Getting the porch deck down was on the agenda for this weekend. It didn’t get finished.
The deck is 4″ tongue and groove (actually covers 3″ swath). Old house folks are often strangely snobbish about materials to use…you’ll hear something like, “They only used planks ripped from the heartwood of virgin forest blue mamba tree. The entire tree must be sacrificed to get a single plank, and it can only be harvested on the blue moon of an even numbered year by nubile virgin females of the endangered vwaliki tribe.”
They will also often go on to tell you that you are destroying your house unless you throw the maximum amount of money possible at each project, and will soundly chastise you for struggling to save the structure on your budget so you have a home (hint: It’s not a museum).
The estimated cost of the material some of these folks recommend eclipses the GNP of a small nation.
Truth is, lumber quality has fallen some over the years…and the price has certainly gone up…but despite this, the Victorians were still stingy where they could be, using cheaper materials where they could.
The original tongue and groove porches on this house were yellow pine…and they are again. We are putting down yellow pine, but with a twist…it is treated, and then kiln dried after treatment (KDAT). This duplicates the look/style of the original porch decking, without totally destroying the bank (it costs just slightly less then the GNP of a small nation). It also provides hope that this deck will outlast me…and perhaps…the age of the original. My objective (and hope) when I do these projects is that I won’t have to redo it again…ever.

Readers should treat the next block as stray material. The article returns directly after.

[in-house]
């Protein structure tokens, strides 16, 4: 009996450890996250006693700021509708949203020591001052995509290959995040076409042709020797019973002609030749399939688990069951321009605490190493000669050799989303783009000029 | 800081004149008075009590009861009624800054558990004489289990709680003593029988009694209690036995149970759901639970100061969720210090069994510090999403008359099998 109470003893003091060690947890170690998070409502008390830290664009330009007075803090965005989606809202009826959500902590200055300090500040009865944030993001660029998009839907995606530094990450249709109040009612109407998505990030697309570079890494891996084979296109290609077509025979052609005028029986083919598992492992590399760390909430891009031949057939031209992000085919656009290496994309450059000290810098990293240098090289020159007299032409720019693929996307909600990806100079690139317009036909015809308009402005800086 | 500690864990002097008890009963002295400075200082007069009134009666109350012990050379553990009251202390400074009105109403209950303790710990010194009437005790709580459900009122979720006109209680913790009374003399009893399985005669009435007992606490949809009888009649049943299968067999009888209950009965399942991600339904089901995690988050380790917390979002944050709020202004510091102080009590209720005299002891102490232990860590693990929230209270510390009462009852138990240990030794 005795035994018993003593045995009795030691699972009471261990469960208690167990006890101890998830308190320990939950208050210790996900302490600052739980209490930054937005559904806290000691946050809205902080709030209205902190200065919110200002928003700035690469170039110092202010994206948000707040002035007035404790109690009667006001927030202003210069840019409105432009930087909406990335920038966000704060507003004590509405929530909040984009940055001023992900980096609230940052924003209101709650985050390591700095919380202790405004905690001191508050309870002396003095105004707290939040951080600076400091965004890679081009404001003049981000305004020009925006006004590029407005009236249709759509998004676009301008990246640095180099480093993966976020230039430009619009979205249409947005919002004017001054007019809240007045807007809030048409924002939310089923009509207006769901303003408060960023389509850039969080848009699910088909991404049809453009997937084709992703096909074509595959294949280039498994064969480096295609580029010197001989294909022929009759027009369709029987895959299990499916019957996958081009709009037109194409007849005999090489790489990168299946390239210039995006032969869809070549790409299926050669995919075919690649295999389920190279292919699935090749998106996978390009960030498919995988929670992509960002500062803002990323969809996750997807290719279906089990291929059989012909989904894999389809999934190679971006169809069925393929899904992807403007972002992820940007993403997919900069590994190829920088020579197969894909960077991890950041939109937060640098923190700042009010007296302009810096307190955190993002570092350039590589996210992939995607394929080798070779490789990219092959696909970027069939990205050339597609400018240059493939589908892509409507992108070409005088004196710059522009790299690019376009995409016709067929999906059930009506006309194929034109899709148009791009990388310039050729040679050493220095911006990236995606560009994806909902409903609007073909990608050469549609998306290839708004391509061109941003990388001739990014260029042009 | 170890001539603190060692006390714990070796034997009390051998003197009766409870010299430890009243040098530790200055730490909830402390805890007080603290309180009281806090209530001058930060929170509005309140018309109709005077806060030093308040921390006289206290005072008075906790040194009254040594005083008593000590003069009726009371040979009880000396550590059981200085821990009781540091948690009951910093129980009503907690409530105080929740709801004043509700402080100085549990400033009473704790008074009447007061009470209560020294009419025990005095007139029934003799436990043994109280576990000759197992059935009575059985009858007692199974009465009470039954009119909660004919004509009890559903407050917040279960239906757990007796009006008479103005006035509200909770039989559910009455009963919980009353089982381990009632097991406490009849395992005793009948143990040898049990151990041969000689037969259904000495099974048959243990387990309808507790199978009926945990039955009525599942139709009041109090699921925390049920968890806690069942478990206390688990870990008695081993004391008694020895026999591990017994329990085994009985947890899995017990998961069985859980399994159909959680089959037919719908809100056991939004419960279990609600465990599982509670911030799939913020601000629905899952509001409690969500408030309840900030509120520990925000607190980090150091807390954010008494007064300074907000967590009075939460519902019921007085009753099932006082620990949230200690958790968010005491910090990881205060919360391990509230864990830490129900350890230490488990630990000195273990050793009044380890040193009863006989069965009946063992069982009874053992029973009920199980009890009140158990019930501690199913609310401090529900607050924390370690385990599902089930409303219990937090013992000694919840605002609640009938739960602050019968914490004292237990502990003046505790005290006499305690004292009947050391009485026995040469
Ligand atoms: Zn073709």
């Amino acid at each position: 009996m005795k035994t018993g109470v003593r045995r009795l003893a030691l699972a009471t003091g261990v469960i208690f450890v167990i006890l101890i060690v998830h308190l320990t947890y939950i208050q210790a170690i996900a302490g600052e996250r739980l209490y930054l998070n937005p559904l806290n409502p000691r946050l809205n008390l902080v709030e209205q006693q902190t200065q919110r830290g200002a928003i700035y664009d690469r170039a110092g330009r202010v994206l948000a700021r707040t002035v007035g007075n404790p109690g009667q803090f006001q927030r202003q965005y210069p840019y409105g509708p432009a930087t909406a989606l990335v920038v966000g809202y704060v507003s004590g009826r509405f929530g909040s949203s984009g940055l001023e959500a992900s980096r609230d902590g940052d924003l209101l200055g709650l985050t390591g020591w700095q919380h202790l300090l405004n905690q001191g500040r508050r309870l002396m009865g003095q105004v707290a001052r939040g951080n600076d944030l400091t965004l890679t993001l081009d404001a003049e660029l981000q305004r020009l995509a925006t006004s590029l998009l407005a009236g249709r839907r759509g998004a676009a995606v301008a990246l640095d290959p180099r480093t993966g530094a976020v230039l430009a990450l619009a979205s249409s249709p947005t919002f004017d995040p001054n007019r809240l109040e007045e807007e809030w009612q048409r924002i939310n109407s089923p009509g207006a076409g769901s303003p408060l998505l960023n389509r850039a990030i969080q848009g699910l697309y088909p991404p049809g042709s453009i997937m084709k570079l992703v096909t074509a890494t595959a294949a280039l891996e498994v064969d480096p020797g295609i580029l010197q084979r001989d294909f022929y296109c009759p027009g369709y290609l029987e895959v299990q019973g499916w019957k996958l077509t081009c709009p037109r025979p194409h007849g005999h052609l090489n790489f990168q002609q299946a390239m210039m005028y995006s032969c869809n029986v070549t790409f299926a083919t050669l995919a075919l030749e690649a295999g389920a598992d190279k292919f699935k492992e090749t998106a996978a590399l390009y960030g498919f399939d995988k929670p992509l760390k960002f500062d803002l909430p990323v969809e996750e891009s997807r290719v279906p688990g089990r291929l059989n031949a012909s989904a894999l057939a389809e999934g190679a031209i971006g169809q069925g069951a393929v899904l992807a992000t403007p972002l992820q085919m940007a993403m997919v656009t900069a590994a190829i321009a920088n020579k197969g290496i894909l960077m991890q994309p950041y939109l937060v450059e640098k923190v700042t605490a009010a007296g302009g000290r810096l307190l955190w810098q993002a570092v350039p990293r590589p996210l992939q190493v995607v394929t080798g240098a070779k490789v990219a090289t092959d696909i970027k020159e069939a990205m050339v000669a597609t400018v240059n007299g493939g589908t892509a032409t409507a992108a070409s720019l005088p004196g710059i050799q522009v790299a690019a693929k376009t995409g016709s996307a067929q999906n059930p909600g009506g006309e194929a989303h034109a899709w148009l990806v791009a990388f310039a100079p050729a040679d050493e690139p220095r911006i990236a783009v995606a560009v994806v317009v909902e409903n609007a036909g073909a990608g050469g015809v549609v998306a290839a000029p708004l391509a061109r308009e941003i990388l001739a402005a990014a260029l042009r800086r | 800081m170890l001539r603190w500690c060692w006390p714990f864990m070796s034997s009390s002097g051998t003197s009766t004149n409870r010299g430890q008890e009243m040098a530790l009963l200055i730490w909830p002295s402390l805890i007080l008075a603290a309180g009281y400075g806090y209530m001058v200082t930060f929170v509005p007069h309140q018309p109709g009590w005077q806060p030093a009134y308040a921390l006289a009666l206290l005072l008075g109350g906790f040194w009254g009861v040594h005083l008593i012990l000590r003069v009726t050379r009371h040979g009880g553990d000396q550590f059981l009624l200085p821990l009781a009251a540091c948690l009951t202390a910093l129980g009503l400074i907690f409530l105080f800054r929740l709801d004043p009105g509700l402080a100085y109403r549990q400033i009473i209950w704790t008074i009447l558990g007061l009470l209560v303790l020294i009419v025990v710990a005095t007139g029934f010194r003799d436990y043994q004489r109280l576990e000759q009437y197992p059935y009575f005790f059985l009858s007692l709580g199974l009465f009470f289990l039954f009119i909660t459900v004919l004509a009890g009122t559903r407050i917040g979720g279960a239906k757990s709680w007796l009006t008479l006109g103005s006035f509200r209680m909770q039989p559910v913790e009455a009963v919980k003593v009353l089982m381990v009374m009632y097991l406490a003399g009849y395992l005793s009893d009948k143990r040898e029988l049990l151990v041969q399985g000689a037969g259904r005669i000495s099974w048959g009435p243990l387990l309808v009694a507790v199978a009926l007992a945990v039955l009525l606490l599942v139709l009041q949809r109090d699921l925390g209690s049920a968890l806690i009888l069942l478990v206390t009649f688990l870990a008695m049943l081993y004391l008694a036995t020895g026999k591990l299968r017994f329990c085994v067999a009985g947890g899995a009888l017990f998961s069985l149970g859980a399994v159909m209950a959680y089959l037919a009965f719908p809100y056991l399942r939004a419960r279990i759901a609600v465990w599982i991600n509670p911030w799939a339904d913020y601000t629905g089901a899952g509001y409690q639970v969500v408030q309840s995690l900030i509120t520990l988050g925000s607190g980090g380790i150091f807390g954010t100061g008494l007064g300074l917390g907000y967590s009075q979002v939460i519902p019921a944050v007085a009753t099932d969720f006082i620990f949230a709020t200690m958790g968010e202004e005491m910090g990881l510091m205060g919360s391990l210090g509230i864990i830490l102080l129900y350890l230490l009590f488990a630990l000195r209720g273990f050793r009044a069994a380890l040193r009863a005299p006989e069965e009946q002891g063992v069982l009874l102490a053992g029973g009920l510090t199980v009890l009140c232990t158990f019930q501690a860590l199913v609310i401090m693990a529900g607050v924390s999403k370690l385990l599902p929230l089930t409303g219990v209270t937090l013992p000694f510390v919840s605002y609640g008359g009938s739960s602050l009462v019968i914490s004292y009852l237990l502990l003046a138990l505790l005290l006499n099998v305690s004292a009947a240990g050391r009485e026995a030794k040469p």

So behold…the decking going down!
I didn’t get much further than this. The heat and humidity this weekend were horrendous…both numbers flirting with the century mark…we set record highs…and record high *lows*!
I am also very much slowed by the necessity to stain all 4 sides of this stuff before putting it down (which was NOT done on the original floor).This should make it last even longer.
The heat was the real killer though. Sunday I got the saws/etc out, measured and cut a few boards, put them down, stained a new batch, and then found myself shaking and weak. Decided I must be getting old and put everything up and took the rest of the day off.
Turns out it was 100 degrees and extremely humid. WAY too hot to be working on that stuff. Ugh.
It IS looking good though.
On another note: This nailer is the best $100 spent ever!
I’ve put down/up tongue and groove beadboard with a finish nailer…shooting the nails in the proper place/angle through the tongue…it’s…for lack of a better term…a bitch. This thing is heavy and awkward to get in place, but once get the board in place, and the nailer in place, a whack on the trigger with a mallet (provided with the nailer) and BANG! The nail is in, properly, and it’s not coming out…probably ever.
The nailer shoots these nasty looking things…
Supposed to be cooler next weekend. I hope I’ll make more progress.